“API Holdings has a differentiated business model with an extensive and strong back-end compared to its peers that will help them increase efficiency, enjoy the scale benefits of direct sourcing, and improve fulfillment rates for the consumer (90 -95% compared to 70% average), said Nithya Balasubramanian, in a pre-IPO note. “ In B2C they enjoy leadership in epharmacy (50% stake in GMV) and e-diagnosis (national chain Thyrocare) but they still have a long way to go in teleconsultation. We estimate through profitability levers such as a) cross-sell diagnostics, b) increased private label share, and c) RetailiO 3P monetization, API Holdings can break even in 3-4 years or FY25 EBITDA. 26. However, timing is at the mercy of discount levels.”

API Holdings had plans to raise Rs 6,250 crore through an initial public offering of shares and use Rs 1929 crore to pay off the debt. A portion of the debt payment was due in August 2022. However, IPO plans were kept on hold due to weak market conditions and tech valuations facing a global meltdown. API Holdings’ annual loss rose to around Rs 1,500 crore in the year ending March 2021. And the company remains in the red, according to Bernstein’s February 2022 estimates.

In June, US investor Goldman Sachs provided a high-cost loan of 2.3 billion rupees ($285 million) to PharmEasy to refinance another loan from Kotak Mahindra Bank that was used to acquire diagnostics chain Thyrocare last year. PharmEasy had acquired a 66% stake in Thyrocare in June 2021, its largest acquisition to date. At 40 times Thyrocare’s operating profit from the acquisition, it was also costly to most industry observers.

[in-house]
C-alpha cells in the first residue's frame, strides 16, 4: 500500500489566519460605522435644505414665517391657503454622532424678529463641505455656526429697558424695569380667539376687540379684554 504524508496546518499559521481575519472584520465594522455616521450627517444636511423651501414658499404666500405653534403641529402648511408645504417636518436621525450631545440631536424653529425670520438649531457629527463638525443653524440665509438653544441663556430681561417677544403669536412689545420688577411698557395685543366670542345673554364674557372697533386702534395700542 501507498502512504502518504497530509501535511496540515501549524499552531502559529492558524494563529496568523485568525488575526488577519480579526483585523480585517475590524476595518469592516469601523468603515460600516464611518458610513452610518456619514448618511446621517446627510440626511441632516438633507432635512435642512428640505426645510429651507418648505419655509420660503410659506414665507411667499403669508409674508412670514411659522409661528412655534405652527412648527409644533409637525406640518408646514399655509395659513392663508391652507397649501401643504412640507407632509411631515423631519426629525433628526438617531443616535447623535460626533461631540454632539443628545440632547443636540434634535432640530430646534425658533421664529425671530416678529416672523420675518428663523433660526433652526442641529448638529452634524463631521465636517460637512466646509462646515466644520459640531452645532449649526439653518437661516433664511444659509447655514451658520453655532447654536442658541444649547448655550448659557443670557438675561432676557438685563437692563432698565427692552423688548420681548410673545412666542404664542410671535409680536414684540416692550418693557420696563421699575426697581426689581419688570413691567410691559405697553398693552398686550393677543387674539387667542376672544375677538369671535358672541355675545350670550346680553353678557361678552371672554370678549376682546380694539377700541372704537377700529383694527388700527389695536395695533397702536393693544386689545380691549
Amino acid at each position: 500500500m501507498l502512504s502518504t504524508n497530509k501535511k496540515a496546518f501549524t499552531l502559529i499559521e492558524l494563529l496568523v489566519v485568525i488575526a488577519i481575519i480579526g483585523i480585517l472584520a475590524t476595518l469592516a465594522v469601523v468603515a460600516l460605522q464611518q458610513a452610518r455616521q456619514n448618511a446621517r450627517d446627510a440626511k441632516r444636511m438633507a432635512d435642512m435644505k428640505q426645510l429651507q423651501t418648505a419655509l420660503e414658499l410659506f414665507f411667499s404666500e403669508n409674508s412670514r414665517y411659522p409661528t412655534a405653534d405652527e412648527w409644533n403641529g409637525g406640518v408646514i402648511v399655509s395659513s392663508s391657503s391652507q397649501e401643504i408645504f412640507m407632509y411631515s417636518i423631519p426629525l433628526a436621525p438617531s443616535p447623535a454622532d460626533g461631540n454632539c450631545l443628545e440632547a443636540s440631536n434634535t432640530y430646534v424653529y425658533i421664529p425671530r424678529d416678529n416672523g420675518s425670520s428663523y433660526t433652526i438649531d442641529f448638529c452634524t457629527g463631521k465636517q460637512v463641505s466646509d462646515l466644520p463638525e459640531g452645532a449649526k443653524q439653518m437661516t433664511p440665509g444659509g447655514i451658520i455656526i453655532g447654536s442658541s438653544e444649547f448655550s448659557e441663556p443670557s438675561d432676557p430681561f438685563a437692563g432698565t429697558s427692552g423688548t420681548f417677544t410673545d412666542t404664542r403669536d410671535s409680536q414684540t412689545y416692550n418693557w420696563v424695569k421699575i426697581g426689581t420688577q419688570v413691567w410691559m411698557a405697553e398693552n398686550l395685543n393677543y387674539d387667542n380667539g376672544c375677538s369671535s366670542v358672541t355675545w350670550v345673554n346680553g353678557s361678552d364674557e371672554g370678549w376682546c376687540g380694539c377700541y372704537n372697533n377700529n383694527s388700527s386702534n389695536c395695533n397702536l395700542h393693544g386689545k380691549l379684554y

API Holdings’ net debt-to-equity ratio as of March 2020 stood at nearly 83%, according to the DRHP. This figure dropped to around 13% due to a capital injection of Rs 342 crore ($43 million) during the year ending March 2021. A quarter later, it dropped further to 5.3%. . But it did not take into account additional debt financing and acquired debt on API Holdings’ balance sheet after the acquisition of Thyrocare and Aknamed.

“The company is drastically trying to minimize cash consumption and focus on profitability, but has no bargaining power on valuations. Its leverage is high and it urgently needs capital,” said an investor who is evaluating the asset but spoke on condition of anonymity as the talks are still private. The company had accumulated a debt of Rs 2,495 crore ($312 million) as of September 15, 2021, according to its IPO filings.

Last week, the online pharmacy owned by Tata
the startup 1mg had joined the unicorn club with a new round of financing of more than 40 million dollars, led by Tata Digital. 1 mg is now valued at $1.25 billion. Tata Digital had acquired a 62% stake in 1mg at a valuation of around $450 million in June last year.

Netmeds is owned by Reliance Retail Ventures with a stake of around 60%.

The e-pharmacy market in India is valued at $345 million in 2021, growing at a robust growth rate of 21.28% CAGR during 2021-2027, according to a recent report by KPMG-FICCI.